Real State

If America Needs Starter Homes, Why Are Perfectly Good Ones Being Torn Down?

All of these scenes are in relatively desirable locations, within metro areas with good jobs and rising home prices. In these places, the value of land has increased significantly. That might mean a little two-bedroom house that once sat on dirt worth $10,000 is now sitting on dirt worth $200,000. Most families in the market for a small two-bedroom starter home won’t be able to afford it now. And a developer who buys that same small home will need to replace it with a much, much more expensive one to recover the cost of that expensive land.

Historically, land has cost about 20 percent of the total sales price of a new home, according to Ed Pinto, the director of the A.E.I. Housing Center. (Mr. Pinto’s idea of fun is looking at home appraisal books from the 1920s.) Today, that means a parcel of land worth $200,000 may warrant a new house that sells for a million dollars.

Now, there are other ways for a home builder to recoup the cost of that land. He or she could build two $600,000 duplex units, or a fourplex where each flat sells for $350,000. In fact, the home builder might even clear more profit using the land this way, instead of selling one great big house.

But most communities in America block this from happening. Their zoning rules say a small single-family home in a single-family neighborhood can only be replaced by another single-family home. So we get McMansions. And the retired blue-collar worker living in the last modest house left on the block gets much richer neighbors.

There is nothing inherently bad about small 100-year-old houses getting replaced by larger, modern ones (indeed, many planners, historians and economists would say there is something bad about insisting that communities must remain exactly the same forever). Tastes change. Consumer demands and demographics shift. Americans, on average, have become wealthier over time, capable of affording more housing than the typical family could three generations ago.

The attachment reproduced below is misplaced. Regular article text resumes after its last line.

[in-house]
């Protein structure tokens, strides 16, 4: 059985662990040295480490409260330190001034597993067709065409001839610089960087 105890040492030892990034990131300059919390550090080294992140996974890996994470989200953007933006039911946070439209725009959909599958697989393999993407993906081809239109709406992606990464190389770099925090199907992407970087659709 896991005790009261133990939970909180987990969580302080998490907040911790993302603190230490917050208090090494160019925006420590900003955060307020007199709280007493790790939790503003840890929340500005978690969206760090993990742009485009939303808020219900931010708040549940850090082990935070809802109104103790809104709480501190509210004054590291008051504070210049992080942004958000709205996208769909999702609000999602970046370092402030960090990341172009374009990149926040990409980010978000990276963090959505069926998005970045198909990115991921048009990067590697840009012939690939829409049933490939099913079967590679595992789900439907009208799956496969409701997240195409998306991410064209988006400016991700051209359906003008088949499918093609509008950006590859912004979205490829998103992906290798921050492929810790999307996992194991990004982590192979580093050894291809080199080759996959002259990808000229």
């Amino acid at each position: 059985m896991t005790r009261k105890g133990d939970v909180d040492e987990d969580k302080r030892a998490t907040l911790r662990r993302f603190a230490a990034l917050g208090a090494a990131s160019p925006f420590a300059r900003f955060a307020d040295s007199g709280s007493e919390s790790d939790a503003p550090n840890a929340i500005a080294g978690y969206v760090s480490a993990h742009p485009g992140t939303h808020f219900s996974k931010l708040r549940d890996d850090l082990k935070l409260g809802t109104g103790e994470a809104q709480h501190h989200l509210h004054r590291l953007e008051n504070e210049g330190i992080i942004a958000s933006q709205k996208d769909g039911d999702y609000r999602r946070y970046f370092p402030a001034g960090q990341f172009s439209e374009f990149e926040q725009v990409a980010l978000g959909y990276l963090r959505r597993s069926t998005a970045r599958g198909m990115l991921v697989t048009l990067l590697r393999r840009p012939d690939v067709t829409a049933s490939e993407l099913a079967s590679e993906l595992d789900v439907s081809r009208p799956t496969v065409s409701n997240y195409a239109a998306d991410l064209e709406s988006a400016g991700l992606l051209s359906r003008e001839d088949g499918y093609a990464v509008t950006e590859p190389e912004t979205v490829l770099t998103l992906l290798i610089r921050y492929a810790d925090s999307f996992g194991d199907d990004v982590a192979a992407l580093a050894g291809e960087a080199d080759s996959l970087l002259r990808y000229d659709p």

But the reality is that most communities effectively ensure that the only viable replacement for a starter home on expensive land is a new home that’s much larger and more expensive. That stance contributes to the affordable housing crisis. If communities struggling with it want to rebuild the entry-level end of the housing market over time, that will almost certainly require allowing a new generation of starter homes that look more like duplexes or condos, or small homes on subdivided lots.

You can read our story related to this here. Or you can send Google Street View links of weird things happening in your neighborhood to And if you are the last remaining resident of a small home on a street where all of your neighbors now dwarf you, definitely email Emily.

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